Human kidney kept alive on machine for 24 hours
August 25, 2001
For the first time, a human organ, a kidney, has been kept "alive" -- functioning in the same manner it did in the body of the donor -- for almost 24 hours in a device at the University of Chicago Hospitals.
The machine, called POPS for Portable Organ Preservation System, keeps organs in a warm, blood-based, oxygenated, nutrient solution. Currently, solid organs for transplant are removed from donors and put on ice -- maintained at 4ºC -- until they can be transplanted. Cellular activity is slowed by cooling and metabolic function diminishes. Time in the cold is hard on the organs and they must be used as quickly as possible to minimize damage. In addition, when the cold organ is re-prefused with warm blood, it resists the process and may sustain more damage.
David Cronin, MD, assistant professor of surgery at the University of Chicago, and a team of investigators are working with biotech company TransMedics of Woburn, Massachusetts, to develop the device, which is designed to preserve solid organs for transplant without the need to "ice" them.
"This could transform the way transplants are performed," said Cronin. "POPS could make it possible to keep organs undamaged for much longer periods of time. We would have more time to properly prepare both the patient and the organ for transplant surgery."
The machine is intended for use with all organs that are currently used in transplant, including heart, kidneys, lungs and hearts. Cronin has been involved in the design of the POPS system for the past three years. More than 500 animal organs, including hearts, kidneys and livers, have been tested on the machine in the last one and a half years.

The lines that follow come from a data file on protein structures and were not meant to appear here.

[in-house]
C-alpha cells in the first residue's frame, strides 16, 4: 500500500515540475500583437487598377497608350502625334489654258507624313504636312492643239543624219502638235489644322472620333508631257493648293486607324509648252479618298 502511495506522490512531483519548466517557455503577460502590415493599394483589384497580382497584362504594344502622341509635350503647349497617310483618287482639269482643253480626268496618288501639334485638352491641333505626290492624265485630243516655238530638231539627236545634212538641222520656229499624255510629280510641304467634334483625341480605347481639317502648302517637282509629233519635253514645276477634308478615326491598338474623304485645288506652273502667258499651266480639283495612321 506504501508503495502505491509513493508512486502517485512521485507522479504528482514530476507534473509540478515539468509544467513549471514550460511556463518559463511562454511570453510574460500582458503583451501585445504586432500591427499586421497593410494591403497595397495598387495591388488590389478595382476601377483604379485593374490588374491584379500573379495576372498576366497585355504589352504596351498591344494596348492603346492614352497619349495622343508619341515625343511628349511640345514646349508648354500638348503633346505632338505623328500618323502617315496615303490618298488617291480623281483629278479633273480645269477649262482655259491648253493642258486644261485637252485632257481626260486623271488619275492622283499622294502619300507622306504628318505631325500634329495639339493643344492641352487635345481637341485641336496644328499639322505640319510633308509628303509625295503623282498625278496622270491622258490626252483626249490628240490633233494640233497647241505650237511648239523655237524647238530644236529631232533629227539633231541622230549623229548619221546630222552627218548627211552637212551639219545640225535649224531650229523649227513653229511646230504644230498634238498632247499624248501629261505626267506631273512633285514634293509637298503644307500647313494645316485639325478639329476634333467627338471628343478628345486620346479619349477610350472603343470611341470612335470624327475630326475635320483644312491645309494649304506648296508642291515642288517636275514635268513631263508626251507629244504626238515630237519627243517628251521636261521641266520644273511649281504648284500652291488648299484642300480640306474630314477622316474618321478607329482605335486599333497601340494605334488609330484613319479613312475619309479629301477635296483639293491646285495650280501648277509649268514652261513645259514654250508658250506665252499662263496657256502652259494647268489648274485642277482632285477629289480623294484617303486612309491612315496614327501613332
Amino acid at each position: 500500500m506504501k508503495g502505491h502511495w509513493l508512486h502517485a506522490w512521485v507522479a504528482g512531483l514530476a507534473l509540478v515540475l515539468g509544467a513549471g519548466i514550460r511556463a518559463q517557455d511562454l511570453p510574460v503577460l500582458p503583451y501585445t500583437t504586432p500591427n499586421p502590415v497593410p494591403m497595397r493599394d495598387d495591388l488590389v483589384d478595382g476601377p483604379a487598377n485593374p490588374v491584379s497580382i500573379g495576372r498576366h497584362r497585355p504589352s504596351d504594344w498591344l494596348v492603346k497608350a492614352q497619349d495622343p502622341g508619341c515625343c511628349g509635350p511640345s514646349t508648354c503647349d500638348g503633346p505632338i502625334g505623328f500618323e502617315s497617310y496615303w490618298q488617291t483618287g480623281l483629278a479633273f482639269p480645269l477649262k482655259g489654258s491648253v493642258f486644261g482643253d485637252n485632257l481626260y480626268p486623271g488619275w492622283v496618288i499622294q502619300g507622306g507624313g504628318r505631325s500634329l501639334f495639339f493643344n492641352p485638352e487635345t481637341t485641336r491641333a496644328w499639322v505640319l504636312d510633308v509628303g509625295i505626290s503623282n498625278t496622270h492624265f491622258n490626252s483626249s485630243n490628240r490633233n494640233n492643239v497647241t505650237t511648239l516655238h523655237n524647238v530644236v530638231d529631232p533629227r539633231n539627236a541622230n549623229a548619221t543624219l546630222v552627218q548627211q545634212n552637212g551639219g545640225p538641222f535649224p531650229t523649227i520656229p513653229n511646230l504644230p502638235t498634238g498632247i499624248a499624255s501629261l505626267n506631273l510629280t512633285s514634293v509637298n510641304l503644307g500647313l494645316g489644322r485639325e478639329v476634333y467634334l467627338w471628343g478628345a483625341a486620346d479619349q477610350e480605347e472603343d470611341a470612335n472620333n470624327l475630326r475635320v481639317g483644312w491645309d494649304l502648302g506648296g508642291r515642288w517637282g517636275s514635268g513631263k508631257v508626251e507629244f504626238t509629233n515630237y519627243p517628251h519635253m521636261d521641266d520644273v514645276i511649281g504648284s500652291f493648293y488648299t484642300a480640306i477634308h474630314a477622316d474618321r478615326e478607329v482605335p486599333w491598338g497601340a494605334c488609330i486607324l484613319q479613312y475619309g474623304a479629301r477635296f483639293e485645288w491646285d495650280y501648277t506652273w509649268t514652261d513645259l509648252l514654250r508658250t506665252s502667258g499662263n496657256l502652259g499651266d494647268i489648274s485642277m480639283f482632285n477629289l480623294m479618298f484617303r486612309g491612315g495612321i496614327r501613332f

On Saturday, August 25, 2001, the University of Chicago team removed the first human kidney tested in POPS at the end of 24 hours. They are analyzing data on the functioning of the kidney while it was in the system and examining the kidney itself in detail to see how it fared.
So far it appears to have behaved exactly like a kidney in a human body. As blood is pumped through it, in a way that mimics the heart's pumping, that blood is filtered and the kidney makes urine as it would normally. The animal organs that have been tested have all behaved normally.
"We are currently forced to maintain a very high bar for organs used in transplant," said Cronin. "A patient receiving a heart or liver that doesn't function may not get a second chance. This system, in addition to giving us time, allows us to see that the organ is functioning and perhaps even repair it. This technology could expand the range of usable organs and save lives."
Other university centers involved in the development of this technology include Kings College, University of Leicester, University of Pittsburgh and Edmonton University.
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